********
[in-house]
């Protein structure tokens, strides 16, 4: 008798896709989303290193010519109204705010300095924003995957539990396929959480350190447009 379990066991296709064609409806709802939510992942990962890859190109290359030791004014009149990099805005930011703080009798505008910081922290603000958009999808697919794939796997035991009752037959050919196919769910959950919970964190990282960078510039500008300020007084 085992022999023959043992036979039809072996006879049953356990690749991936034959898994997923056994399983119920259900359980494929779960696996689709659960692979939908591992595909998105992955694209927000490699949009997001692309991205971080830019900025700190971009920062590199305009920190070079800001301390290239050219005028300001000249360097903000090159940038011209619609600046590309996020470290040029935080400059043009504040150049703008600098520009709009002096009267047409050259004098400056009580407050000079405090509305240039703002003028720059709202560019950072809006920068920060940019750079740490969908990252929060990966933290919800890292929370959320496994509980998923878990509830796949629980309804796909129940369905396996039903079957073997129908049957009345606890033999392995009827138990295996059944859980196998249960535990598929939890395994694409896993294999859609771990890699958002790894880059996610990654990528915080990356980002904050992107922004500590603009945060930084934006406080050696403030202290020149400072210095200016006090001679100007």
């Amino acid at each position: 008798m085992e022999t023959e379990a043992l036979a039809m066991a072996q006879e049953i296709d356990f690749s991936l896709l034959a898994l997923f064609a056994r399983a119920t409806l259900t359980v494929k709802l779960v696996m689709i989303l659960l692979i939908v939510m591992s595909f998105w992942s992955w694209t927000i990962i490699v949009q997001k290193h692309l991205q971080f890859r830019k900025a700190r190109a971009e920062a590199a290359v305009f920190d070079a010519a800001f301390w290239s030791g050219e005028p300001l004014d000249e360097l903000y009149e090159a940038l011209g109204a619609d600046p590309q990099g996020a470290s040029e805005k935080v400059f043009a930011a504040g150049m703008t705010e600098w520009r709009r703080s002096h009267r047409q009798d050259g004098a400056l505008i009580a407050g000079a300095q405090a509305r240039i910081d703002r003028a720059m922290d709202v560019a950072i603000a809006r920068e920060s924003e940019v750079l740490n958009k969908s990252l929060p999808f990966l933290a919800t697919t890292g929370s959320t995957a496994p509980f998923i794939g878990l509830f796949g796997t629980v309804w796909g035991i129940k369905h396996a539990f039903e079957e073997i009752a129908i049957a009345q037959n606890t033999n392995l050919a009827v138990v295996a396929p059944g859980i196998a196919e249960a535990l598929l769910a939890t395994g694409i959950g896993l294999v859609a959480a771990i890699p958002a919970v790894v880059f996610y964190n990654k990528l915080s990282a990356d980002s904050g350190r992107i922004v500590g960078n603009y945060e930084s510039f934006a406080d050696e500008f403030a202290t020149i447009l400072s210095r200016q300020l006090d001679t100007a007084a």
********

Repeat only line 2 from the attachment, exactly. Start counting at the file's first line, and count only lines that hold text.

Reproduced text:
């Protein structure tokens, strides 16, 4: 008798896709989303290193010519109204705010300095924003995957539990396929959480350190447009 379990066991296709064609409806709802939510992942990962890859190109290359030791004014009149990099805005930011703080009798505008910081922290603000958009999808697919794939796997035991009752037959050919196919769910959950919970964190990282960078510039500008300020007084 085992022999023959043992036979039809072996006879049953356990690749991936034959898994997923056994399983119920259900359980494929779960696996689709659960692979939908591992595909998105992955694209927000490699949009997001692309991205971080830019900025700190971009920062590199305009920190070079800001301390290239050219005028300001000249360097903000090159940038011209619609600046590309996020470290040029935080400059043009504040150049703008600098520009709009002096009267047409050259004098400056009580407050000079405090509305240039703002003028720059709202560019950072809006920068920060940019750079740490969908990252929060990966933290919800890292929370959320496994509980998923878990509830796949629980309804796909129940369905396996039903079957073997129908049957009345606890033999392995009827138990295996059944859980196998249960535990598929939890395994694409896993294999859609771990890699958002790894880059996610990654990528915080990356980002904050992107922004500590603009945060930084934006406080050696403030202290020149400072210095200016006090001679100007």